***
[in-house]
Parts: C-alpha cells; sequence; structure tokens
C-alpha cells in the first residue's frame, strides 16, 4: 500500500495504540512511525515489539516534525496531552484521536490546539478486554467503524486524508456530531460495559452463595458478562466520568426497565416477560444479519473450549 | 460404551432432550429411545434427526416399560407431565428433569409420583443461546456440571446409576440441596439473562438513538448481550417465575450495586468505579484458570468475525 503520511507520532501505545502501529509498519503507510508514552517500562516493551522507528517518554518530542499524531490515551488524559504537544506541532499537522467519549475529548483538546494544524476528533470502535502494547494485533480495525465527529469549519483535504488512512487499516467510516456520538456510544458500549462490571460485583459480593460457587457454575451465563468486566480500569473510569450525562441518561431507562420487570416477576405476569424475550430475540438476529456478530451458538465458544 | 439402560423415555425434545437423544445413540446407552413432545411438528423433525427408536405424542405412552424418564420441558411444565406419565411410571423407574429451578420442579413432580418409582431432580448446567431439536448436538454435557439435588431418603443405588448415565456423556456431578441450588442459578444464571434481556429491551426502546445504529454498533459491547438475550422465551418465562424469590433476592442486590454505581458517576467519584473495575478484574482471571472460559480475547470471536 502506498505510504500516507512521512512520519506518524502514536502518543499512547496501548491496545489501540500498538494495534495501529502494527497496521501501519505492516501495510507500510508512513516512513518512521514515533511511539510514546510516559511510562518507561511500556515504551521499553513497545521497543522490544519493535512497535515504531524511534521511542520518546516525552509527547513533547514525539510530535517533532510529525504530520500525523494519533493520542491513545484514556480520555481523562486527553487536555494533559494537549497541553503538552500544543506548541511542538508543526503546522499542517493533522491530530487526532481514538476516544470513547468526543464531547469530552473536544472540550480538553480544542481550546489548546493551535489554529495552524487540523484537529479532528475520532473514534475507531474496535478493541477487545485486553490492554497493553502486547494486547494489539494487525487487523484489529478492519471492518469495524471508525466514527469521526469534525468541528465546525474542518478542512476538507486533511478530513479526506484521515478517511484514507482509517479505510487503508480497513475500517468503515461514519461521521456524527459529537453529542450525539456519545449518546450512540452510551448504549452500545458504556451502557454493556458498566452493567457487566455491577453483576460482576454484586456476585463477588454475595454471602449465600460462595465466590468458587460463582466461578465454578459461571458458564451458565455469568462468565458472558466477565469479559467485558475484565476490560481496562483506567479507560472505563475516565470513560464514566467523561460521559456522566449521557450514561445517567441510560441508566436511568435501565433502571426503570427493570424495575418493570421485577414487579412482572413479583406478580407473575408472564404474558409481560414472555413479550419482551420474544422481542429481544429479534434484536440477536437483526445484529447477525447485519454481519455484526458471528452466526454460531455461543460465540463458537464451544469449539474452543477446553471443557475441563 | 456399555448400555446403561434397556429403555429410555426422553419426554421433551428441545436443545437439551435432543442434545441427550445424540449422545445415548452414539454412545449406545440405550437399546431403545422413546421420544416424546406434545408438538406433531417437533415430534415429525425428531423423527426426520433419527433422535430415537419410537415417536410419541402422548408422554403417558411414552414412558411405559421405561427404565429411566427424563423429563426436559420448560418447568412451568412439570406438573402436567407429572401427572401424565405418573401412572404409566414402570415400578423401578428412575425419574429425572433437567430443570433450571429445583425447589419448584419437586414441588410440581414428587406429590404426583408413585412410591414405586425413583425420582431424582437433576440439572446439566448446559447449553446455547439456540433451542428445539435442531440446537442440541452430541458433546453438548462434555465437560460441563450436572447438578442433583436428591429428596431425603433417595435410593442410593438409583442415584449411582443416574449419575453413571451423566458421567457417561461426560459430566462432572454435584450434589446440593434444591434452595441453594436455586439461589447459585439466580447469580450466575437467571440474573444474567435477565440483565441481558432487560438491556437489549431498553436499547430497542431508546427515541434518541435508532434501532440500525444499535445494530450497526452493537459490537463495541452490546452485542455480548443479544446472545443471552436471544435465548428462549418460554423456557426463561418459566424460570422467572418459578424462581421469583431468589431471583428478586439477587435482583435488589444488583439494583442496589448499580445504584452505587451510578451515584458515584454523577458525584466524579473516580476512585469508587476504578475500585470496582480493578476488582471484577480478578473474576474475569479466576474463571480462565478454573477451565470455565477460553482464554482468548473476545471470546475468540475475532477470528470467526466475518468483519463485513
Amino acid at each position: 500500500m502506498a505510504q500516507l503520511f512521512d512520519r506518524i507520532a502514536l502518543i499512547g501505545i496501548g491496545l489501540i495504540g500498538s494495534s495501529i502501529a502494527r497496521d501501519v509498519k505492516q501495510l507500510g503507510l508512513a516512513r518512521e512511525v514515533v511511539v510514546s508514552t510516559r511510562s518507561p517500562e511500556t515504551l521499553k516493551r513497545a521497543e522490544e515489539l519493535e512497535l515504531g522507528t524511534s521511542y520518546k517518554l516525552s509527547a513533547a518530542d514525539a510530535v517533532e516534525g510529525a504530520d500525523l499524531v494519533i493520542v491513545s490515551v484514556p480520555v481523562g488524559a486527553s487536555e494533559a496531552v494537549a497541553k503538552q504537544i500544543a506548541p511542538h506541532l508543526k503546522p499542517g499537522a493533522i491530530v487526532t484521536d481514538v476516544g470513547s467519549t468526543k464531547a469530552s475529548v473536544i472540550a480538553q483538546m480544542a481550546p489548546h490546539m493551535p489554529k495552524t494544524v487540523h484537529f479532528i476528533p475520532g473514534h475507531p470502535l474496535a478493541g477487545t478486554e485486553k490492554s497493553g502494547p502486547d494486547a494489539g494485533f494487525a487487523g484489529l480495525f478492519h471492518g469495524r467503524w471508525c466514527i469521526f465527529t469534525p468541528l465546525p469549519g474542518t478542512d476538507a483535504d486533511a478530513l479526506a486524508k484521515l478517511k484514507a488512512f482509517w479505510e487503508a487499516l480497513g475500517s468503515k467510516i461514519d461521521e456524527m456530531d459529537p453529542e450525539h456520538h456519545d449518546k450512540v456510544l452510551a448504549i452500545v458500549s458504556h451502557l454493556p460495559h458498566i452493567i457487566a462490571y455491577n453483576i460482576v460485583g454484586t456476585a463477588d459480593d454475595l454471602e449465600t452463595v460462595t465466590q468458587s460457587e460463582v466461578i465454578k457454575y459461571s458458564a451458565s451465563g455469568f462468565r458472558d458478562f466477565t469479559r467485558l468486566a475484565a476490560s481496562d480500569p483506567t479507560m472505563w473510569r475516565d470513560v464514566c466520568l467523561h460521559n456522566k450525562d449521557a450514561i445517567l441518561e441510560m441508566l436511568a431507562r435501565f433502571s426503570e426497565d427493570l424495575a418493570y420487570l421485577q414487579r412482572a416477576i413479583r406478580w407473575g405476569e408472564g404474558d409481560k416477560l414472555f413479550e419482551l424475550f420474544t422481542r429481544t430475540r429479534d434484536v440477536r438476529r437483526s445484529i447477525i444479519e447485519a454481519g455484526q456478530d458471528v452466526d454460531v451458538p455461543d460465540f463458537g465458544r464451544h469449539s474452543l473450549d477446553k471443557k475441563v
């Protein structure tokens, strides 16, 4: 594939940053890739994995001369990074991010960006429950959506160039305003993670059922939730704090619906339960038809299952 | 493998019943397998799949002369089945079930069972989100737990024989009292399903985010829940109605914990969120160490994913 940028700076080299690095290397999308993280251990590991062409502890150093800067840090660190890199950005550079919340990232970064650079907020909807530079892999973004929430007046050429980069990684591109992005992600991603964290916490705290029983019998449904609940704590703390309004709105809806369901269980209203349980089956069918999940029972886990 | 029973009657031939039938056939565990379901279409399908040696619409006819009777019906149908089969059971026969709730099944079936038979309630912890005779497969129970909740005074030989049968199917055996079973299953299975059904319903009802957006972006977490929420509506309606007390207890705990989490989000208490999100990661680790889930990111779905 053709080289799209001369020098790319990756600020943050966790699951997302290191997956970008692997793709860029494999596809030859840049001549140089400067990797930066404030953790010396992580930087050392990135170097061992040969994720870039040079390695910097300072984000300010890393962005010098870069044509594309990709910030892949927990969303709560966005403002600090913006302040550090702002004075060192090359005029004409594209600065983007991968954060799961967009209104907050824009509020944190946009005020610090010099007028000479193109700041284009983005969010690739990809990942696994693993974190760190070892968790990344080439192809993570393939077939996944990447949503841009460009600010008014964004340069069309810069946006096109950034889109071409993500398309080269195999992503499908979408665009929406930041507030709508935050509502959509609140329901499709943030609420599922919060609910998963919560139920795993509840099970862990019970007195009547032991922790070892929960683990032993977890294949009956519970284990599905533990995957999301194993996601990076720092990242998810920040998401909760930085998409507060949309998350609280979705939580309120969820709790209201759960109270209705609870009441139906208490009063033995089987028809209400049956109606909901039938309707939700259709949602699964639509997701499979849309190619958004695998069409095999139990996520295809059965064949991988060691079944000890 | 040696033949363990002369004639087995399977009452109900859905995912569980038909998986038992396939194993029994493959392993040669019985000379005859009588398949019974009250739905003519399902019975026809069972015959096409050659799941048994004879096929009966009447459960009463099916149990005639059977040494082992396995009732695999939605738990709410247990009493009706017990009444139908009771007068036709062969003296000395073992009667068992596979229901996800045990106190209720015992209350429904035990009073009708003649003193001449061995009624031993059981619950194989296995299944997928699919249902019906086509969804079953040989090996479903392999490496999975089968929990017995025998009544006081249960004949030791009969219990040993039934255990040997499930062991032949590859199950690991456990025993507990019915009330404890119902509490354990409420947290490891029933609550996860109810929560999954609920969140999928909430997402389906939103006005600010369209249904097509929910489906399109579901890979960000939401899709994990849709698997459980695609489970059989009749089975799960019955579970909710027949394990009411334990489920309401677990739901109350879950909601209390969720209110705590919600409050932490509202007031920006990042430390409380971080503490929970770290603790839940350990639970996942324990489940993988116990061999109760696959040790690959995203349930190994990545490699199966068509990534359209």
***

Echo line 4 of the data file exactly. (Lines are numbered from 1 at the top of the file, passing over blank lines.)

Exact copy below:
Amino acid at each position: 500500500m502506498a505510504q500516507l503520511f512521512d512520519r506518524i507520532a502514536l502518543i499512547g501505545i496501548g491496545l489501540i495504540g500498538s494495534s495501529i502501529a502494527r497496521d501501519v509498519k505492516q501495510l507500510g503507510l508512513a516512513r518512521e512511525v514515533v511511539v510514546s508514552t510516559r511510562s518507561p517500562e511500556t515504551l521499553k516493551r513497545a521497543e522490544e515489539l519493535e512497535l515504531g522507528t524511534s521511542y520518546k517518554l516525552s509527547a513533547a518530542d514525539a510530535v517533532e516534525g510529525a504530520d500525523l499524531v494519533i493520542v491513545s490515551v484514556p480520555v481523562g488524559a486527553s487536555e494533559a496531552v494537549a497541553k503538552q504537544i500544543a506548541p511542538h506541532l508543526k503546522p499542517g499537522a493533522i491530530v487526532t484521536d481514538v476516544g470513547s467519549t468526543k464531547a469530552s475529548v473536544i472540550a480538553q483538546m480544542a481550546p489548546h490546539m493551535p489554529k495552524t494544524v487540523h484537529f479532528i476528533p475520532g473514534h475507531p470502535l474496535a478493541g477487545t478486554e485486553k490492554s497493553g502494547p502486547d494486547a494489539g494485533f494487525a487487523g484489529l480495525f478492519h471492518g469495524r467503524w471508525c466514527i469521526f465527529t469534525p468541528l465546525p469549519g474542518t478542512d476538507a483535504d486533511a478530513l479526506a486524508k484521515l478517511k484514507a488512512f482509517w479505510e487503508a487499516l480497513g475500517s468503515k467510516i461514519d461521521e456524527m456530531d459529537p453529542e450525539h456520538h456519545d449518546k450512540v456510544l452510551a448504549i452500545v458500549s458504556h451502557l454493556p460495559h458498566i452493567i457487566a462490571y455491577n453483576i460482576v460485583g454484586t456476585a463477588d459480593d454475595l454471602e449465600t452463595v460462595t465466590q468458587s460457587e460463582v466461578i465454578k457454575y459461571s458458564a451458565s451465563g455469568f462468565r458472558d458478562f466477565t469479559r467485558l468486566a475484565a476490560s481496562d480500569p483506567t479507560m472505563w473510569r475516565d470513560v464514566c466520568l467523561h460521559n456522566k450525562d449521557a450514561i445517567l441518561e441510560m441508566l436511568a431507562r435501565f433502571s426503570e426497565d427493570l424495575a418493570y420487570l421485577q414487579r412482572a416477576i413479583r406478580w407473575g405476569e408472564g404474558d409481560k416477560l414472555f413479550e419482551l424475550f420474544t422481542r429481544t430475540r429479534d434484536v440477536r438476529r437483526s445484529i447477525i444479519e447485519a454481519g455484526q456478530d458471528v452466526d454460531v451458538p455461543d460465540f463458537g465458544r464451544h469449539s474452543l473450549d477446553k471443557k475441563v